WATCH: Robert E. Lee nephew shames white Christians refusing to use the pulpit to speak out against racism
Rev. Robert Wright Lee IV (Photo: Screen capture)

Rev. Robert Wright Lee IV was forced out of his church when he came out against the hate and violence in Charlottesville, Virginia last month. Now he's speaking out on the ways in which white Christians are falling down on their jobs of being humanitarians.


"I do know something that's true about the church: White Christianity is having trouble dealing with what's going on in our nation, of redemption and we have trouble finding the vocabulary to speak," he explained. "I want it said about me that there was a Lee in history who spoke about what was right instead of a General Lee who spoke up for what was wrong."

He went on to say that he "had to say something" because "if you're silent, you become complicit in these issues. Complicity is not something I stand for."

"I can't speak for the church. I can only speak for myself," he went on. "What I know it's hard to stand for something. My great grandmother would tell me if you don't stand for something you'll fall for anything. I had to stand up and say this is what I believe in and I stand by it... [The church] is supposed to be a beacon of compassion. That's the goal."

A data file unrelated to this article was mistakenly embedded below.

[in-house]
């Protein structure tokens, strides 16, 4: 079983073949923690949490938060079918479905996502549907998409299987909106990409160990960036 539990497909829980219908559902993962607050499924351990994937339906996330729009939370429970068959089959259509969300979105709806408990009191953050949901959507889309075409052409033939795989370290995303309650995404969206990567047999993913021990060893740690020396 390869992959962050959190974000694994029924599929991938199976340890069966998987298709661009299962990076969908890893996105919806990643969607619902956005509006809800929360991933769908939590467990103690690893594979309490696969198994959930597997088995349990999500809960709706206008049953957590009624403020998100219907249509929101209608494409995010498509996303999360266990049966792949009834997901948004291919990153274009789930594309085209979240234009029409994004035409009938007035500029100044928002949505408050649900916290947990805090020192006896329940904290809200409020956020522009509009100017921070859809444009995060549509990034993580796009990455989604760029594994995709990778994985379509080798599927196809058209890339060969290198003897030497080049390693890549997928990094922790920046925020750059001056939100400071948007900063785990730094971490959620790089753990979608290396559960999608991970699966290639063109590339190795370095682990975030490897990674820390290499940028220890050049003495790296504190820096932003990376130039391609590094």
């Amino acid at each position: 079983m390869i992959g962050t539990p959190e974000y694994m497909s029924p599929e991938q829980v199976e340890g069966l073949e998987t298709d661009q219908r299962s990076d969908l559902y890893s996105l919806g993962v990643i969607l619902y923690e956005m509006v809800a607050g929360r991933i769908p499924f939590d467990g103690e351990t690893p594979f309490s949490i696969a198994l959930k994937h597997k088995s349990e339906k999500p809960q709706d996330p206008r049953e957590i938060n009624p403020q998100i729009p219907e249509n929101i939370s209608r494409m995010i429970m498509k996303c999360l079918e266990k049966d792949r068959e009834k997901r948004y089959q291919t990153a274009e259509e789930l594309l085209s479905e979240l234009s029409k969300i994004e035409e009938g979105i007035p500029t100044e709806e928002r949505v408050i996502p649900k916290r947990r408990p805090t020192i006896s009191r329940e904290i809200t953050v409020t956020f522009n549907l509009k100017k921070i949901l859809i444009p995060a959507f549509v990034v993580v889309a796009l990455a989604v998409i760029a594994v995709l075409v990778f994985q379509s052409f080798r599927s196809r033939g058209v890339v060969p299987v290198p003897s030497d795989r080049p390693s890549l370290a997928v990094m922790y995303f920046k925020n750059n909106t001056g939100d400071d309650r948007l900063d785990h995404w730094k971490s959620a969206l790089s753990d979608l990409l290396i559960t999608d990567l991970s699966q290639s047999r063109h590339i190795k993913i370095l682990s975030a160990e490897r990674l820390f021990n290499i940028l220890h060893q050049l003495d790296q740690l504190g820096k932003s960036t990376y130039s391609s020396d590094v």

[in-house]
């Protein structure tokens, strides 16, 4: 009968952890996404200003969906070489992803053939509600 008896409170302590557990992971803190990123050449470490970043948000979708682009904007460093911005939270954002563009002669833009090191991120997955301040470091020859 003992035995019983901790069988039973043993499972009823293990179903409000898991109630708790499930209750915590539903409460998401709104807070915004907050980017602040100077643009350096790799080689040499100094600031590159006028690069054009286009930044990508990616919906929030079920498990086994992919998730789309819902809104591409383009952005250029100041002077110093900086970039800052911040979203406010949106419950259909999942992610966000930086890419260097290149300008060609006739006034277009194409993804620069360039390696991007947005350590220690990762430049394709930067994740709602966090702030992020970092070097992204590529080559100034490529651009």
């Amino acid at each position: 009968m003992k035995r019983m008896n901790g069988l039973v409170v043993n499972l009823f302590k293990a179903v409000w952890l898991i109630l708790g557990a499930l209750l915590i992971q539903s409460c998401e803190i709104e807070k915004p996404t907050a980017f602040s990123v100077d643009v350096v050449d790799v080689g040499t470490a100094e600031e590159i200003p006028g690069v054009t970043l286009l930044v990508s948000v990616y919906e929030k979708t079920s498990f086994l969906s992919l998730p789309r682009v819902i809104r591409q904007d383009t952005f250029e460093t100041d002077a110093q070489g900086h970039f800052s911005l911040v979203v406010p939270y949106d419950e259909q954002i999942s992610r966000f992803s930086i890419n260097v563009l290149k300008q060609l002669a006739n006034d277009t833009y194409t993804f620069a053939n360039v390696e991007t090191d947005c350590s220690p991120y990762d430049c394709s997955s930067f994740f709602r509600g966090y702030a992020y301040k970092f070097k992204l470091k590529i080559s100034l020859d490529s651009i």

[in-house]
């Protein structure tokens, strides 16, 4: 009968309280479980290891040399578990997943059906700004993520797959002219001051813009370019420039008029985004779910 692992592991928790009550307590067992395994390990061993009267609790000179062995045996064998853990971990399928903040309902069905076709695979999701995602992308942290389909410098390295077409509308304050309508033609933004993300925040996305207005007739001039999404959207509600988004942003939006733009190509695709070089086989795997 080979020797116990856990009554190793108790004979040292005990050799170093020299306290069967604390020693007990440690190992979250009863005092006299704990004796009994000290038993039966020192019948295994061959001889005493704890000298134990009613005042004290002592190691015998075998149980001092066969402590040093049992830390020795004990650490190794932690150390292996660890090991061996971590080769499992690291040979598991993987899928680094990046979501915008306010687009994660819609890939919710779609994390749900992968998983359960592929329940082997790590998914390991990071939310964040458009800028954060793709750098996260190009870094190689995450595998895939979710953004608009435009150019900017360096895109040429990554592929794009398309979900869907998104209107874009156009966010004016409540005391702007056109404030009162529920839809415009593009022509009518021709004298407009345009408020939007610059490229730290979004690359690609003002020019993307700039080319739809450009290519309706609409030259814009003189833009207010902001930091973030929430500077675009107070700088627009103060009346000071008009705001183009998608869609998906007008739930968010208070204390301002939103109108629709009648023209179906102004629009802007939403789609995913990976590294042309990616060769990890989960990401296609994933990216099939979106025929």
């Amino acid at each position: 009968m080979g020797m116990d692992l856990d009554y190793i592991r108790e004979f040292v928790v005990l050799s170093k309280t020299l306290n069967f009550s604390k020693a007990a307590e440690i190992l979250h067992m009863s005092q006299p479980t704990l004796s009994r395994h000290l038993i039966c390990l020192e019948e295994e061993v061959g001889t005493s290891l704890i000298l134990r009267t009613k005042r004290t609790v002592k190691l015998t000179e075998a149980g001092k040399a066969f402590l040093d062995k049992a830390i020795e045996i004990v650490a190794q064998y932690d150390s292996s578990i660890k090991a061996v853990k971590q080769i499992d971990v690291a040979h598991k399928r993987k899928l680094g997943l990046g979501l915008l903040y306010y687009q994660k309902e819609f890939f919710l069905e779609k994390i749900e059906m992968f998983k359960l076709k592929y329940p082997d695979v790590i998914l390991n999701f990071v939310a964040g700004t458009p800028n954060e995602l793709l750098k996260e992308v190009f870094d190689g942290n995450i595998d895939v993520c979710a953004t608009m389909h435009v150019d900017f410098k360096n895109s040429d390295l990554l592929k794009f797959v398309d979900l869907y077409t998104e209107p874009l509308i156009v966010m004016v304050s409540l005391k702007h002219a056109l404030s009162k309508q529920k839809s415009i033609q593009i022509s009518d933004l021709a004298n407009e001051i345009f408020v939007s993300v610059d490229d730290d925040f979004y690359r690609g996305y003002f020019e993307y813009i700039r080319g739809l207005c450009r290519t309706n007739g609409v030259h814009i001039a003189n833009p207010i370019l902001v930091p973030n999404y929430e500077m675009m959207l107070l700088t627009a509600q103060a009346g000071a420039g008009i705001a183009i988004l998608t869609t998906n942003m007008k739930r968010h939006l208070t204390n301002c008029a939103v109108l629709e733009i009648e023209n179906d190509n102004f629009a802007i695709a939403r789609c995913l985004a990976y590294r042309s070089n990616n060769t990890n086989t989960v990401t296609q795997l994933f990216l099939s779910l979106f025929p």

Co-host Sarah Haines said she couldn't understand why the church would reject him when he stood for compassion, which is what Christianity purports to encourage.

"I resigned because of it," he confessed.

Fellow co-host Sunny Hostin noted that following the Charlottesville violence, Lee gave a sermon saying he had to condemn the racism he saw and that any person sitting in church pews who fails to condemn hate and racism is "doing church wrong." She asked if those seeking to keep politics out of the pulpit are then also "doing church wrong."

He claimed that the pulpit itself is political.

"I look to the black church tradition and I see that the AME church that I had an opportunity to preach at in New Jersey yesterday, we all agreed that politics is part of the pulpit," he continued. "Because for so long the black churches had to deal with politics through the pulpit. I see this as a way of combatting racism and white privilege and white supremacy the best way I know how through my pulpit."

He went on to confess that as a southern white person he grew up with a Confederate flag because he was proud of his history and of Robert E. Lee. When he was called out on it, he said that he learned why it was hurtful to so many.

"I think about it this way," he said about schools named after Lee or flying the Confederate flag. "My white child may not have trouble going to that school, but a black child might. These schools that we're talking about are disproportionately in persons of color communities and that's concerning to me. What would it mean for me to go to a school with a person's whose name my ancestors may have been owned by. That speaks a lot."

Watch the full conversation below:


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